Earliest US Mint Medal: Reveals Masonic Pig-Pen Ciphers on 1792 GW Indian Peace Medal!

1792 George Washington Indian Peace Medal Located at the Woolaroc Museum

woolaroc7-1

Since having been published with the American Numismatic Society’s prestigious “Colonial Journal”. Many new advancements in the study have been made and these finds taking on a whole new meaning with the study of these exceptionally rare medals.

But the hallmarked “JW” Joseph Wright, two rediscovered medals in the last few years are the King’s of US Government early medals and the earliest known surviving hand engraved US Mint relics. Joseph Wright, the first appointed US Mint engraver, also an accomplished painter and sculptor did into the very first year of his appointment at the Mint from a yellow fever epidemic.

Over the last two years, in-depth research on Masonic Guild engraving has come to a fruition in the identification of the most basic esoteric engraving methods of incorporating written messages in the engraving art. THIS MAJOR FIND ON THE ONLY TWO JOSEPH WRIGHT MEDALS SEEN, AUTHENTICATES THEM AS REAL PEACE MEDALS!

Better known a Masonic Pig Pen Ciphers and Tic-Tac-Toe Ciphers where records of this system have been found which go back to at least the 18th century. Variations of this cipher were used by both the Rosicrucian brotherhood and the Freemasons, though the latter used it so often that the system is frequently called the Freemason’s cipher.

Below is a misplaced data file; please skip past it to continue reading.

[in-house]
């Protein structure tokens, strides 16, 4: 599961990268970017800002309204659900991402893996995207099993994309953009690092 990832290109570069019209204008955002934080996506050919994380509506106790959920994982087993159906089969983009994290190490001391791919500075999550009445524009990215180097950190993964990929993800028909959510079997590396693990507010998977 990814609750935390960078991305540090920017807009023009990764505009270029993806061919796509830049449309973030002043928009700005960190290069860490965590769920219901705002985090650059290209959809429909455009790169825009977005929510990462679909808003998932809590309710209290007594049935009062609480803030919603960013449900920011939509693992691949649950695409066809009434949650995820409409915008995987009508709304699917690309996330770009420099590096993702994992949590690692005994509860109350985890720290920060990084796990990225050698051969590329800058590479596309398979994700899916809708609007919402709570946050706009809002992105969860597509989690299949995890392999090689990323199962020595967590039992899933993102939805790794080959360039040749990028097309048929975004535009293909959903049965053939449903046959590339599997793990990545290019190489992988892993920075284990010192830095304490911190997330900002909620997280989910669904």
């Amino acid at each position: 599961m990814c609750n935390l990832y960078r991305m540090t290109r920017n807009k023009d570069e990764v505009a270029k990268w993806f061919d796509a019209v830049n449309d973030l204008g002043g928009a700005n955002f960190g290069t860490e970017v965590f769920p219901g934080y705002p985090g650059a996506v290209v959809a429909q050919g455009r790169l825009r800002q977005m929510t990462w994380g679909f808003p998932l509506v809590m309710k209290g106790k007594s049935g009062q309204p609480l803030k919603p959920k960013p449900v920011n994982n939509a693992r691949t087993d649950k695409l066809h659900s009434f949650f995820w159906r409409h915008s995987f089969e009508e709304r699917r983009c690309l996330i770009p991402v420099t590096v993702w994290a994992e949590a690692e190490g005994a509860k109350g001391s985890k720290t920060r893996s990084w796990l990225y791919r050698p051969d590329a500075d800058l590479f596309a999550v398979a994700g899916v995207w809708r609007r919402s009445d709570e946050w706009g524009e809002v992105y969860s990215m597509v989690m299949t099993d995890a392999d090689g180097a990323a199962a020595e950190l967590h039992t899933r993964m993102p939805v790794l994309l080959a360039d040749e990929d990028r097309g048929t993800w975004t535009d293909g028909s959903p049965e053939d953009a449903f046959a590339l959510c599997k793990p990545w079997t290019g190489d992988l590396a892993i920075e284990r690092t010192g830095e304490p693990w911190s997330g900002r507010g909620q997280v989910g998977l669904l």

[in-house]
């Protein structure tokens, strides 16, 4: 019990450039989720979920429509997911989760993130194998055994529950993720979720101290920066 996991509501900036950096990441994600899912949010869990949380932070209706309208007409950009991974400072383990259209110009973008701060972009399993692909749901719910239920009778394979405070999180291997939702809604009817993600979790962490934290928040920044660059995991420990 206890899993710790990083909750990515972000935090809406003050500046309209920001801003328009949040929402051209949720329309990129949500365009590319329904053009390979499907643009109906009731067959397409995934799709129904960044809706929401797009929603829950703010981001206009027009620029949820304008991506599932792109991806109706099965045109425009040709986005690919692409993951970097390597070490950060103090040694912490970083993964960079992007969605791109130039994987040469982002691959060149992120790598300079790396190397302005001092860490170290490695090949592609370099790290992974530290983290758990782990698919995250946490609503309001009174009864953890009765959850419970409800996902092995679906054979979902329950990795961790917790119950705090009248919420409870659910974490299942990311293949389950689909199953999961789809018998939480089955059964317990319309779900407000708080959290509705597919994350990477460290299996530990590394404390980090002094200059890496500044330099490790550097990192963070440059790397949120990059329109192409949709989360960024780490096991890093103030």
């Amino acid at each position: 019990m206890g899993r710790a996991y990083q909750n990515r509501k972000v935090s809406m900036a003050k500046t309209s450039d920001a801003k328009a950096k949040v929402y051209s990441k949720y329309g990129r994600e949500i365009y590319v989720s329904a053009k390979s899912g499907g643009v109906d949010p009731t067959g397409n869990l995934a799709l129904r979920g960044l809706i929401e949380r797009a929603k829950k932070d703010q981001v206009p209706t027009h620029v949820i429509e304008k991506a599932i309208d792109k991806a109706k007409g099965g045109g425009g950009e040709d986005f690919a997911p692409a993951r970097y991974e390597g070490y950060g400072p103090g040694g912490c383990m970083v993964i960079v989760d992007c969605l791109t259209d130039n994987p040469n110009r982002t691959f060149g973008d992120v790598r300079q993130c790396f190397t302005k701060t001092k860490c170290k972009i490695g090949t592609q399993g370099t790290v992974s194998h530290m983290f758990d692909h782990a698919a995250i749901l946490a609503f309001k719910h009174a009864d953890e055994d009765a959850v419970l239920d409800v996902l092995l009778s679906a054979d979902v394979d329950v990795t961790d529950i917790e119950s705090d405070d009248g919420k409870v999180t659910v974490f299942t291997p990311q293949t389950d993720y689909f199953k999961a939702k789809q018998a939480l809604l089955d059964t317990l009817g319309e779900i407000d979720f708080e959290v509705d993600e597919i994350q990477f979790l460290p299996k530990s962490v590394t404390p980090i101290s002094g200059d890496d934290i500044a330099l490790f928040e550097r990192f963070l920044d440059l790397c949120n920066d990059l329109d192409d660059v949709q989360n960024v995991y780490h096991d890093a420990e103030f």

Both the Joseph Wright medals contain and intricate cipher system that is cut into the cross hatching of George Washington’s arms and legs. The reverse side of the medals have another variation of ciphers in the arrow feathers and only on the Wright, NY medal. Do we see the cipher grid on the birds tail feathers. Original a few year back, when the study was conducted. The research on reverse sides had me believing the ciphers were a variation form of the ancient Celt writing called ogham. Now I personally believe that these ciphers may have in fact originated from the evolution of the ogham writing system with who ever created these ciphers.

Below you can clearly see the tic-tac-toe grid and marking of some sort in the checkers: Zoom in and see that the grids were manipulated with symbols. The pigpen cipher uses graphical symbols assigned according to a key.

woolaroc1-2

These methods of secret writing are “WAY MORE COMMON” than you know. The Philadelphia engravers have done many ciphers as such on other art they created. Recently, dozens of historical Winchester Firearms have been found having these same identical style of cipher grids. When you add it all up, we are dealing with secret messages that regardless of what they could or would say. Finding these ciphers make any relic of such or on weapons and even if its found in a painting. The cipher makes the relic or art a “DOCUMENT” and this basic identification of Ciphers found on many Masonic Guild Art has been over looked by academic scholars and auction houses since the founding of this nation. Other than the knowledge and art being passed down to apprentices and Winchester Firearms engravers, continued to place ciphers on their highly engraved rifles into the early part of the 20th century by the Ulrich engraving family.

Recently, important Pennsylvania long guns have been seen with these same basic style of cipher grids. What is absolutely known as fact is that the two Joseph Wright medals have these simple Freemasons Cipher grids that set them apart from even the most elaborate George Washington Indian Peace medal called the Red Jacket medal. The two Joseph Wright medals are the most important, historically significant US Government medals in US History!